immigration

Should the U.S. return to accepting at least 110,000 refugees a year, as the Obama administration planned for fiscal 2017?

Yes

Yes, supports

These candidates agreed they would accept at least 110,000 refugees a year

Joe Biden

Former vice president

Biden supports accepting at least 110,000 refugees a year, a campaign spokesperson told The Post. “Reverse Trump’s detrimental asylum policies and raise our target for refugee admissions to a level commensurate with our responsibility and unprecedented global need,” Biden's campaign website said.

Candidate positions highlighted
Joe Biden
Biden

Michael Bennet (Dropped out)

U.S. senator, Colorado

Bennet is no longer running for president. Bennet supports accepting at least 110,000 refugees a year, he told The Post.

Candidate positions highlighted
Michael Bennet
Bennet

Mike Bloomberg (Dropped out)

Former New York mayor

Bloomberg is no longer running for president. Bloomberg supports accepting at least 110,000 refugees a year, he told The Post.

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Mike Bloomberg
Bloomberg

Cory Booker (Dropped out)

U.S. senator, New Jersey

Booker is no longer running for president. Booker supports accepting at least 110,000 refugees a year, he told The Post. He co-sponsored the GRACE Act, which would guarantee that the United States would accept at least 95,000 refugees each fiscal year.

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Cory Booker
Booker

Steve Bullock (Dropped out)

Governor, Montana

Bullock is no longer running for president. “We need to embrace the refugee families fleeing violence, torture, or certain death,” Bullock told The Post. “We should do our part to help with the global refugee crisis, by returning to the baselines established under the Obama administration.”

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Steve Bullock
Bullock

Pete Buttigieg (Dropped out)

Former mayor, South Bend, Ind.

Buttigieg is no longer running for president. “Providing refuge for the world’s vulnerable and oppressed is a part of our nation’s heritage. It’s part of what makes our nation great,” Buttigieg told The Post.

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Pete Buttigieg
Buttigieg

Julian Castro (Dropped out)

Former mayor, San Antonio

Castro is no longer running for president. “Yes, and we also can and should recognize that climate refugees will increasingly be a part of our world,” Castro told The Post. “I would expand out the refugee program to include folks displaced by natural disasters and our changing climate.”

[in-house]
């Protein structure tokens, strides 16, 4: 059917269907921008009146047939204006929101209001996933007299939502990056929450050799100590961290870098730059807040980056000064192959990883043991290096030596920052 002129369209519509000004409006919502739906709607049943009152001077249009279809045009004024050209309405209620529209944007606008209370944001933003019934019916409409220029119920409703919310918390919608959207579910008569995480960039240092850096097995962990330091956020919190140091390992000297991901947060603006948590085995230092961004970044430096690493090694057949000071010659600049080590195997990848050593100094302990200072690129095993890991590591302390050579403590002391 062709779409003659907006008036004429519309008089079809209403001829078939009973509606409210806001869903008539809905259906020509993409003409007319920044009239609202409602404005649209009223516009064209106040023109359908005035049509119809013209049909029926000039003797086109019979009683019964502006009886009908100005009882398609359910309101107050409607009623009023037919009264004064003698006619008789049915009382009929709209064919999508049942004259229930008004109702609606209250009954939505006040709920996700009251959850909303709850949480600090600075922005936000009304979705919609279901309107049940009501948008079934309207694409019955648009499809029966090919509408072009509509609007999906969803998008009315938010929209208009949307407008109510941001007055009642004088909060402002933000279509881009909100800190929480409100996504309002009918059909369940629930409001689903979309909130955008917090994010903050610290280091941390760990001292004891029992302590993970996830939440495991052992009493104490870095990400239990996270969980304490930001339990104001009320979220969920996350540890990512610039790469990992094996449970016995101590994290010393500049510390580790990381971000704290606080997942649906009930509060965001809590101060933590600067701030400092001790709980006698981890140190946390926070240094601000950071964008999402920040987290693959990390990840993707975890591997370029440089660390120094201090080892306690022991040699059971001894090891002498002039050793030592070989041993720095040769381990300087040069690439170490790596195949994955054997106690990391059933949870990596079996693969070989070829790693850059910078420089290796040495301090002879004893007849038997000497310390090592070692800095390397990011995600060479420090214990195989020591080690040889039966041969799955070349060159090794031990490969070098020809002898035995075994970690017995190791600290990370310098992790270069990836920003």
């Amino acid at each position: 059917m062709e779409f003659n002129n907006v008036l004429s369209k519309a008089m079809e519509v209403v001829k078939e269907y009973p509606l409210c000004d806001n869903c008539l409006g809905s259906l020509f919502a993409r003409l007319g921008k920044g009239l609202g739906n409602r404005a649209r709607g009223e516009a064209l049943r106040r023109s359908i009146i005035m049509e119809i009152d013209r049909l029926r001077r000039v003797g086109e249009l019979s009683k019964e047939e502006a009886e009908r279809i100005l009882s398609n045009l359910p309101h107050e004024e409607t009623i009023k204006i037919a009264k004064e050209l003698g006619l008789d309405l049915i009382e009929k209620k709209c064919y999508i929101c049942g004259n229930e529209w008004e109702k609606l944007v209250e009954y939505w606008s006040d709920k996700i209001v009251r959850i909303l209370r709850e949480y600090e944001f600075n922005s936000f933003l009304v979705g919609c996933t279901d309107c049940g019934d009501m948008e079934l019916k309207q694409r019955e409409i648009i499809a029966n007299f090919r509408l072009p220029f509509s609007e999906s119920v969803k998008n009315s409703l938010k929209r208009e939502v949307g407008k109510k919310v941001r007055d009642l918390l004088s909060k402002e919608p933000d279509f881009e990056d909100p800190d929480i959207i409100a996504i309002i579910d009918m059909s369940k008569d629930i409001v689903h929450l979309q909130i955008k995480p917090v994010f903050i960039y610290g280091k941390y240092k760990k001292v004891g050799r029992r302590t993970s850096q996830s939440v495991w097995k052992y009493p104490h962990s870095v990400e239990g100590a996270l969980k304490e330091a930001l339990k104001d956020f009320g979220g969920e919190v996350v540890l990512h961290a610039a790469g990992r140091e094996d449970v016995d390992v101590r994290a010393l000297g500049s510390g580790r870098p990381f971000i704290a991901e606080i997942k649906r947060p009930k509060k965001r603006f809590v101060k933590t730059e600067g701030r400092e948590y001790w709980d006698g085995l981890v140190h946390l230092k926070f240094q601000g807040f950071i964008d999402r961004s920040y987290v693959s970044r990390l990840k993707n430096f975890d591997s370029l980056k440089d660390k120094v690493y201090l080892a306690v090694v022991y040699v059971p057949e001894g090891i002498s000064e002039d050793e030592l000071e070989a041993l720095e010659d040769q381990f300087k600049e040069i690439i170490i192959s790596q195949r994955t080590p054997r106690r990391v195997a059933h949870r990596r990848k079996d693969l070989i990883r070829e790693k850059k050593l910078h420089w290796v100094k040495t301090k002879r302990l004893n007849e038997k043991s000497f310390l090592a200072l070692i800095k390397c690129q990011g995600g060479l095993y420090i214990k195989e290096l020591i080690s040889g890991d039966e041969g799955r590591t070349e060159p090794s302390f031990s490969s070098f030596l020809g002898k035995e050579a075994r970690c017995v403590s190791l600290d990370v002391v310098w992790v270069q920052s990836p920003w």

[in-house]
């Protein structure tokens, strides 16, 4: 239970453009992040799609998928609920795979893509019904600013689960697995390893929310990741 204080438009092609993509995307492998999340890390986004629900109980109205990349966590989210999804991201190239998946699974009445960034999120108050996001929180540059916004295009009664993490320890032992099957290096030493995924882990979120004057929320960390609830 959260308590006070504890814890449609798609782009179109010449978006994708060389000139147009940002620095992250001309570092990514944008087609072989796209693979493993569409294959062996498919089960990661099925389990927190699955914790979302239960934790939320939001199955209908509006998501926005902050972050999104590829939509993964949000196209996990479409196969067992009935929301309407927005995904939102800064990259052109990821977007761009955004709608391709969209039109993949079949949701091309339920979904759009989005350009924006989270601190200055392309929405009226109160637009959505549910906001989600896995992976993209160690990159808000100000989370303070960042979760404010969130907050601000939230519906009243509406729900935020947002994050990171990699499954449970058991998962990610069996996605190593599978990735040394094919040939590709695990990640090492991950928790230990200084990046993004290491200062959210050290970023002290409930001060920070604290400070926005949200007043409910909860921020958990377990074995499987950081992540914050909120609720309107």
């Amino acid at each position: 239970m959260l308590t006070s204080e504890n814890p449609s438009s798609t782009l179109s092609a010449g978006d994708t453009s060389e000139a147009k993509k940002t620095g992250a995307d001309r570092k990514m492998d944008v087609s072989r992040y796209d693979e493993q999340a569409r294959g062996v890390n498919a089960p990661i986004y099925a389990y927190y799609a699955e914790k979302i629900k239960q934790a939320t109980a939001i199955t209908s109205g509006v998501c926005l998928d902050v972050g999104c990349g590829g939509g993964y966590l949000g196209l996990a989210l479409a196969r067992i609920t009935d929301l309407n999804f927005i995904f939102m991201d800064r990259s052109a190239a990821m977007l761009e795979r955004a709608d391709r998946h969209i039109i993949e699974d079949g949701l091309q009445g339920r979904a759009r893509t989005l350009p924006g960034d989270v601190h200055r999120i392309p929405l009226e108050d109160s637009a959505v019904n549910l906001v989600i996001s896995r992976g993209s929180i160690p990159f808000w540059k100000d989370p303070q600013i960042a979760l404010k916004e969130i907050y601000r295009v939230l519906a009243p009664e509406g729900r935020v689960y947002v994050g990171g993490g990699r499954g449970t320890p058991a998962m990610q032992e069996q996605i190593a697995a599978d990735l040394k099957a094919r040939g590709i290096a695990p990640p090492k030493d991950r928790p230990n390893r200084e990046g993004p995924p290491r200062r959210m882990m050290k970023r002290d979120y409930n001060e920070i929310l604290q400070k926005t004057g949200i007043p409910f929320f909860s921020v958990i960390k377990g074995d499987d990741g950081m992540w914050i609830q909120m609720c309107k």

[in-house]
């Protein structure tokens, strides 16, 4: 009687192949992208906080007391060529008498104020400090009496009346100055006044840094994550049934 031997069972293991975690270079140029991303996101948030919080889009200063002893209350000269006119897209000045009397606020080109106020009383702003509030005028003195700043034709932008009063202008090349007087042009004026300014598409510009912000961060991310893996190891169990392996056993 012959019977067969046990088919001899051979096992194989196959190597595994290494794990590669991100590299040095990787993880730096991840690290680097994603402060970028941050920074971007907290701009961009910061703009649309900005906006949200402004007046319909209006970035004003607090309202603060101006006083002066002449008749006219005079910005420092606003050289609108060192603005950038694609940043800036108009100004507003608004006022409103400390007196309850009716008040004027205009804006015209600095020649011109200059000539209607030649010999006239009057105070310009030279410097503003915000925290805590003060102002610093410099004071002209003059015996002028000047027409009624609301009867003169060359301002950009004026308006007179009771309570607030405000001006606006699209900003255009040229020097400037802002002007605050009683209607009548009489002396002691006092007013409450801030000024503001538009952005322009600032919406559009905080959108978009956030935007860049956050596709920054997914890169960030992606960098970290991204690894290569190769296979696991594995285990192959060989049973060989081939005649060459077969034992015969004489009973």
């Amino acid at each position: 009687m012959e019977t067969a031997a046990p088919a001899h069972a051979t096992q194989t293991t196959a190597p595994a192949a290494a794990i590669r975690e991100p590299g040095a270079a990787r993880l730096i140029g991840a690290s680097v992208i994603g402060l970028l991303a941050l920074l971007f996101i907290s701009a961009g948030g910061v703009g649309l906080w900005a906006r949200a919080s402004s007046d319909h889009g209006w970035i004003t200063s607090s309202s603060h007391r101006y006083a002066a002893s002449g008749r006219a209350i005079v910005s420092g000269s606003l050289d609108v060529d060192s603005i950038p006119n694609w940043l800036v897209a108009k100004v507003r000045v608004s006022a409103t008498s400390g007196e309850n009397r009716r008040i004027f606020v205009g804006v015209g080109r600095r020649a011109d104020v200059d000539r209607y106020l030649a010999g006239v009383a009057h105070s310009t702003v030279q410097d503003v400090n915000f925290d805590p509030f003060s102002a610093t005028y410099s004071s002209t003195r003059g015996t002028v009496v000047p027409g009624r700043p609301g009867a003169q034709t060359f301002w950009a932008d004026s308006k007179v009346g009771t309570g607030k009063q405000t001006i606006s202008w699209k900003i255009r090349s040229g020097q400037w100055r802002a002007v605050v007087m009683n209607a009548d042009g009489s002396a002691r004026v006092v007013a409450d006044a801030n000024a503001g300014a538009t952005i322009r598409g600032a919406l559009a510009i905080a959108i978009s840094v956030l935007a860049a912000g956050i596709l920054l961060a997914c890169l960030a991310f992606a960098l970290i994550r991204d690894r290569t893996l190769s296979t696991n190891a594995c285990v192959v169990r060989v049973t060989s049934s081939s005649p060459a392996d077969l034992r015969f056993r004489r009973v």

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Julian Castro
Castro

John Delaney (Dropped out)

Former U.S. representative, Maryland

Delaney is no longer running for president. Delaney supports accepting at least 110,000 refugees a year, he told The Post. “We need to remember our history and be a welcoming country for those who want a better life for their families and who are seeking to be productive members of society,” his website says.

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John Delaney
Delaney

Kirsten Gillibrand (Dropped out)

U.S. senator, New York

Gillibrand is no longer running for president. Gillibrand supports accepting at least 110,000 refugees a year, her campaign told The Post.

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Kirsten Gillibrand
Gillibrand

John Hickenlooper (Dropped out)

Former governor, Colorado

Hickenlooper is no longer running for president. Hickenlooper supports accepting at least 110,000 refugees a year, he told The Post.

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John Hickenlooper
Hickenlooper

Jay Inslee (Dropped out)

Governor, Washington state

Inslee is no longer running for president. “When other governors across the country gave in to fear and tried to turn away Syrian refugees fleeing ISIS, I declared that Washington state would continue to welcome them into our community,” Inslee told The Post. “My administration will reform the artificially low caps placed on refugees.”

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Jay Inslee
Inslee

Amy Klobuchar (Dropped out)

U.S. senator, Minnesota

Klobuchar is no longer running for president. Klobuchar thinks the United States should return to accepting at least 110,000 refugees a year, her campaign told The Post. She co-sponsored the GRACE Act, which would guarantee that the United States would accept at least 95,000 refugees each fiscal year.

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Amy Klobuchar
Klobuchar

Seth Moulton (Dropped out)

U.S. representative, Massachusetts

Moulton is no longer running for president. “Yes. The U.S. should return to accepting refugees at Obama administration levels at least as the number of refugees worldwide has increased,” Moulton told The Post. “The United States should always be a beacon of hope and opportunity in the world; if we turn away all but 30,000 refugees, we are not living up to American values.”

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Seth Moulton
Moulton

Beto O'Rourke (Dropped out)

Former U.S. representative, Texas

O'Rourke is no longer running for president. O'Rourke supports accepting at least 110,000 refugees a year, his campaign told The Post.

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Beto O'Rourke
O'Rourke

Deval Patrick (Dropped out)

Former governor, Massachusetts

Patrick is no longer running for president. Patrick supports accepting at least 110,000 refugees a year, his campaign told The Post.

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Deval Patrick
Patrick

Tim Ryan (Dropped out)

U.S. representative, Ohio

Ryan is no longer running for president. “Yes. We must never allow fear to be the driving force of our nation’s immigration policy,” Ryan told The Post. “It is misguided, and it does not lead to true and lasting improvement in our country.”